|Oregon State Bar Bulletin JUNE 2011|
The Many Faces of Mentoring
By Helen Hierschbiel
Mentoring is a valuable and integral component of lawyers’ professional development. When a lawyer is handling cases outside of the lawyer’s expertise or comfort zone, seeking guidance from other lawyers may even be necessary in order to provide competent representation to clients. Consultations between lawyers range from informal, superficial discussions — such as might occur at a CLE event over coffee or on a list-serve — to detailed, lengthy discussions with the aim of obtaining more individualized, substantive assistance.
This peer to peer guidance will play an important role in the development of the professional skills, habits and character of new lawyers participating in the Oregon New Lawyer Mentoring Program. The program was created by the Oregon Supreme Court in conjunction with the Oregon State Bar over the last year and launched in May with the first group of 2011 new admittees.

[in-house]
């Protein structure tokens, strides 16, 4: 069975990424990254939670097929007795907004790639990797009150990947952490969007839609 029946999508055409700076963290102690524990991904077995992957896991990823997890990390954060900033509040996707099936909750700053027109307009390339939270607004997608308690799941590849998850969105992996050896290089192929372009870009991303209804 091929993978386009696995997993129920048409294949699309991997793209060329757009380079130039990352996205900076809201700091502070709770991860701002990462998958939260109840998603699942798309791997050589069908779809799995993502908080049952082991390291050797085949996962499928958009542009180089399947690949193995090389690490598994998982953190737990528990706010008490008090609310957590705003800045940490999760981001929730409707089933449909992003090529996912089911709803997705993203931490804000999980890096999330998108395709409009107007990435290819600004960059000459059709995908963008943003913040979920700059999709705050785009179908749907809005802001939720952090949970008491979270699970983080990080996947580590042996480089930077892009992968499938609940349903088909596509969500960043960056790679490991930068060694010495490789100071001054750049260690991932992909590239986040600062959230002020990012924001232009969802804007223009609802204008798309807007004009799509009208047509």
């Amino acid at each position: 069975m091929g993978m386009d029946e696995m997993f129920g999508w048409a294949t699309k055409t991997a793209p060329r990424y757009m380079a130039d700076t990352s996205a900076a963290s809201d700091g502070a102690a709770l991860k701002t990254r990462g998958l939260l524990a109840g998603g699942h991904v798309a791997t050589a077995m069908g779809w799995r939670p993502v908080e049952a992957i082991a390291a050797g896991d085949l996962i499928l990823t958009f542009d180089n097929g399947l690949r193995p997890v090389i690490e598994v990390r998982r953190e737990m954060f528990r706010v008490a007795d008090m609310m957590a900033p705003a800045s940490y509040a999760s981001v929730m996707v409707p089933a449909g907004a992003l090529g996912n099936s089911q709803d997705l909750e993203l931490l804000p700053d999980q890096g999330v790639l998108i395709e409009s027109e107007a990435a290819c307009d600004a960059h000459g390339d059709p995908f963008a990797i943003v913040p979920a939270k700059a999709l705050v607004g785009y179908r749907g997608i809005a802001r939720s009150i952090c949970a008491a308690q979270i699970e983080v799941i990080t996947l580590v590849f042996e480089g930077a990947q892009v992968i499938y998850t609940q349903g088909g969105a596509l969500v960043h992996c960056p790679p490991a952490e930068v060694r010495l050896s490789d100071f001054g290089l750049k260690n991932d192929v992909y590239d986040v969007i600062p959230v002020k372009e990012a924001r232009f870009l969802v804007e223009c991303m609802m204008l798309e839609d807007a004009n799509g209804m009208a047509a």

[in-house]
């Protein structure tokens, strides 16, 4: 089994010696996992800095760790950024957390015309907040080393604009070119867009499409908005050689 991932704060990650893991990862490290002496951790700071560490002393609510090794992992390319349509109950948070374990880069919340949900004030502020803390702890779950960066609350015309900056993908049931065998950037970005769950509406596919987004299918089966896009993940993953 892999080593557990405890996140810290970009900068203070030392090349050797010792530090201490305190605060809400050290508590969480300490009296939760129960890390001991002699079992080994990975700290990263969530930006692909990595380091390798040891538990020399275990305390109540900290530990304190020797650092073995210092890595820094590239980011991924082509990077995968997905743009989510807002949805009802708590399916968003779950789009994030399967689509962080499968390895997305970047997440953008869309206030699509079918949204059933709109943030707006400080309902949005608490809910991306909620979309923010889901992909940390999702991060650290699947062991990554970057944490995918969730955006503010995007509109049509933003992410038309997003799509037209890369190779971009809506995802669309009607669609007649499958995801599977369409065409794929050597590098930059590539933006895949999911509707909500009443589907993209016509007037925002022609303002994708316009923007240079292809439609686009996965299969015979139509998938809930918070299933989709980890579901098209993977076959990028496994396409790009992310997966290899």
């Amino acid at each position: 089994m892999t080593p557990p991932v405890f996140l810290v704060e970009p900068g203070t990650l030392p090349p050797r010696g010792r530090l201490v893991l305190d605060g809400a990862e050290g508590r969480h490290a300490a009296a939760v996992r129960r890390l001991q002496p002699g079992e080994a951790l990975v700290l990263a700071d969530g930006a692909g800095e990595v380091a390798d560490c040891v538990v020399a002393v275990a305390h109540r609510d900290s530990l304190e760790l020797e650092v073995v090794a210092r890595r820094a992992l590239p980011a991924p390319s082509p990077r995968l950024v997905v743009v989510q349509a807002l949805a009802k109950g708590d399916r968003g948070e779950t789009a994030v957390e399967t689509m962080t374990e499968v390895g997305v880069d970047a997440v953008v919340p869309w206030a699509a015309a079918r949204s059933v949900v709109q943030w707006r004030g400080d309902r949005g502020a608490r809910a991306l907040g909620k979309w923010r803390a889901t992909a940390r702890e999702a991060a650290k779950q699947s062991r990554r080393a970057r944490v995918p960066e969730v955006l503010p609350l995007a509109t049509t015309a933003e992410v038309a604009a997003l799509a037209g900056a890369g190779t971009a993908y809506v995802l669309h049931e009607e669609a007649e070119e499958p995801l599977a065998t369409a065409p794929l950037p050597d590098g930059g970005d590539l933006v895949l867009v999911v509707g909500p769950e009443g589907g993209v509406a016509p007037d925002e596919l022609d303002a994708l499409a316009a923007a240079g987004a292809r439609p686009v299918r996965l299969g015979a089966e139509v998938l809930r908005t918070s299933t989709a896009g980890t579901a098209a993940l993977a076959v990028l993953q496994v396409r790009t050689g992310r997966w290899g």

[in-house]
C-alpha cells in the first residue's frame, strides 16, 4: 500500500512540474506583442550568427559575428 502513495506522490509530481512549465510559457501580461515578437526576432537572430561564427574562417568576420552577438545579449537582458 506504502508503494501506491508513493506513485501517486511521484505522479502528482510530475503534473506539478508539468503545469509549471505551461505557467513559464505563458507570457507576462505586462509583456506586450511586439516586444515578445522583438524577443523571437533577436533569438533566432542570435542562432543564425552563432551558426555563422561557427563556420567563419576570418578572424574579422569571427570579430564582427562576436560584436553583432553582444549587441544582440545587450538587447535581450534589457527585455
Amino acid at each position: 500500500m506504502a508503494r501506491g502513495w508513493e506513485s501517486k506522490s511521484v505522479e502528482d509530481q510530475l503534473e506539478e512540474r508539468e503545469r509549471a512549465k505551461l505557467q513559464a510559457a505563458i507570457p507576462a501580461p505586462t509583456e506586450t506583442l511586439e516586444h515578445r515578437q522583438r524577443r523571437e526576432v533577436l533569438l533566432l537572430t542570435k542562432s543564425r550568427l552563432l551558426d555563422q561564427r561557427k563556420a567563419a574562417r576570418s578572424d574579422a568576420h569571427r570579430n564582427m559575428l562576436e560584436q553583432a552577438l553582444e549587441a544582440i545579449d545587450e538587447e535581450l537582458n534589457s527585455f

While consultations among lawyers are clearly important and encouraged, lawyers who are not members of the same firm or formally affiliated on a particular case must be mindful of their ethical obligations to clients when engaging in such discussions.
In the recent OSB Formal Ethics Op No 2011-184, the OSB Legal Ethics Committee identifies some of the ethical issues that can arise in such consultations and the steps that lawyers can take to avoid problems. The committee summarizes its advice as follows:
For the consulting lawyer … care should be taken not to violate the duty to maintain the confidentiality of information relating to the representation of a client. For the consulted lawyer … the duty of loyalty to existing clients must be considered.
Consulting Lawyer Duties